A pilgrimage of sorts

photo by Derek Sikes, please do not repost, print, or publish without permission
My family lives in Louisiana, in a town near Baton Rogue.  When I drive down to go visit my family I see signs for the towns I’ve only experienced through the black and white (mostly) photographs I’ve seen in books.  Towns which I probably would never heard of otherwise had it not been for their history of poverty (Walker Evans) or the Civil Rights Movement.  Towns like Selma and Eutaw.  Even people I know from Alabama have never heard of Eutaw.  I’ve always planed to stop, but you get on the interstate and tend to only see the waffle houses, gas stations and hotels that are right off the interstate.  There’s never enough time in the trip for such detours.  You have to make time.

I’m not sure what drew me to Sprott, Alabama.  There are dozens of other iconic (in my eyes) places I could go visit not so far off the beaten path.  Maybe it was hearing lectures by William Christianberry on youtube, talking in that southern draw, plainly but eloquently, about the red earth, how much love he had for his native land.  Perhaps it was being able to walk on the same path as someone like Walker Evans, who inspired generations of photographers.

Chances are you’ve never heard of Sprott, Alabama.  According to Wikipedia, Sprott is an unincorporated community in Perry County, Alabama, United States. It is located at the intersection of Alabama Highways 14, and 183, northeast of Marion.  It’s well known to some, made famous by the work of Walker Evans photos from the 1930’s.  The post office (at the time) was prominently featured in the book Let Us Now Praise Famous Men about the Alabama share cropper’s of that area.   The post office was built in 1842 and served the community until the 1990’s.  In the 2000’s it was an antiques shop.  It’s the most photographed building in the county.  Sprott is also the location of a church made iconic by the works of the artist William Christianberry.  William Christianberry grew up near Sprott.  The church had two very distinctive steeples.  I was looking for the church but didn’t see it and figured it was no longer there.  It turned out that the church was in fact right where Christianberry saw it last, however those distinctive steeples are no longer there.  It now looks like many similar sized churches common in the south.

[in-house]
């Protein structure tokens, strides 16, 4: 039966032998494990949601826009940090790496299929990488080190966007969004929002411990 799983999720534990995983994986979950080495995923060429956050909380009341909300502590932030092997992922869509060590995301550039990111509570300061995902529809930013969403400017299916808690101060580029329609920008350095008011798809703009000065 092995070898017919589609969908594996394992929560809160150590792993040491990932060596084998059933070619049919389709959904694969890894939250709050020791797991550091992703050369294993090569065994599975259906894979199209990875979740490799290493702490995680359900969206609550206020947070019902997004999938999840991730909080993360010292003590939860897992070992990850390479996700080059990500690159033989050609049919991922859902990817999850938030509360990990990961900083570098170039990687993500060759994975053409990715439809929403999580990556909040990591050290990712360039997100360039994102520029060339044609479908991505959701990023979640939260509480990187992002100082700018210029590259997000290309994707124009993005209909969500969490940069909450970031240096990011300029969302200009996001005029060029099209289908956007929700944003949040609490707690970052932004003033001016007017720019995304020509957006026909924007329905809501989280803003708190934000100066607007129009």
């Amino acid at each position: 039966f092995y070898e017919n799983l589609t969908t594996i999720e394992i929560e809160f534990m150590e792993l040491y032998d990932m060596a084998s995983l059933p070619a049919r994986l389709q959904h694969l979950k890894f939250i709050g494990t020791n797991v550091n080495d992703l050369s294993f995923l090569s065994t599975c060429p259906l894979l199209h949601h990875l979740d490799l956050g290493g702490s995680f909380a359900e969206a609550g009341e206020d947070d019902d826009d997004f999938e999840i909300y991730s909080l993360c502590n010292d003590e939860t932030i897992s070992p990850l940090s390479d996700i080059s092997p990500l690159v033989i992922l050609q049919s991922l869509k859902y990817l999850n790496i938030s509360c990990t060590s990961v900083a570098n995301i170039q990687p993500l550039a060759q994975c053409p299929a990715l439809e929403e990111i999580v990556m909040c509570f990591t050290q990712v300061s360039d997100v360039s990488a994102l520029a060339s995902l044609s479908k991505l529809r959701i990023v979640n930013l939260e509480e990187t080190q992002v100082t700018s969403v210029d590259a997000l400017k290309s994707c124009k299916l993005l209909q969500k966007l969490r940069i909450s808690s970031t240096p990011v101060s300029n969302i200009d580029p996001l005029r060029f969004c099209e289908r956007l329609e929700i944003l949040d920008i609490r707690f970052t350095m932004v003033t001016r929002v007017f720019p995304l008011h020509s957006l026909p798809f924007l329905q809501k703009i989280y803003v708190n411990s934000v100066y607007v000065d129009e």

I’m certainly not the first photographer to revisit these places and to be honest I felt more like a tourist than a photographer on this trip, which is okay.  Originally I had planned on bringing a 4×5 camera (the biggest film camera I own) to make sure I could get the best possible quality photos on this trip.  I settled on a medium format camera for space concerns in my already packed trunk.  However when I got to Sprott I ended up using a 35mm SLR.  In my mind I had imagined myself picking up where Mr. Christianberry had left off (he has now passed).  Mr. Christianberry would revisit the same locations and document them from more or less the same vantage point every year.

My biggest takeaway from this side trip was that there is a big world to discover and maybe even take pictures of.  While it’s neat to be able to say I’ve seen and photographed the Sprott, Alabama post office (maybe it’s the El Capitan or Half Dome for documentary photographers) I live in a pretty amazing place with lots of history and visually interesting buildings that I could (and in many cases, have) photographed.  It’s renewed my interest in exploring the back-roads of South East Virginia and North Carolina.  Visiting the main streets of the small towns off the old state routes.

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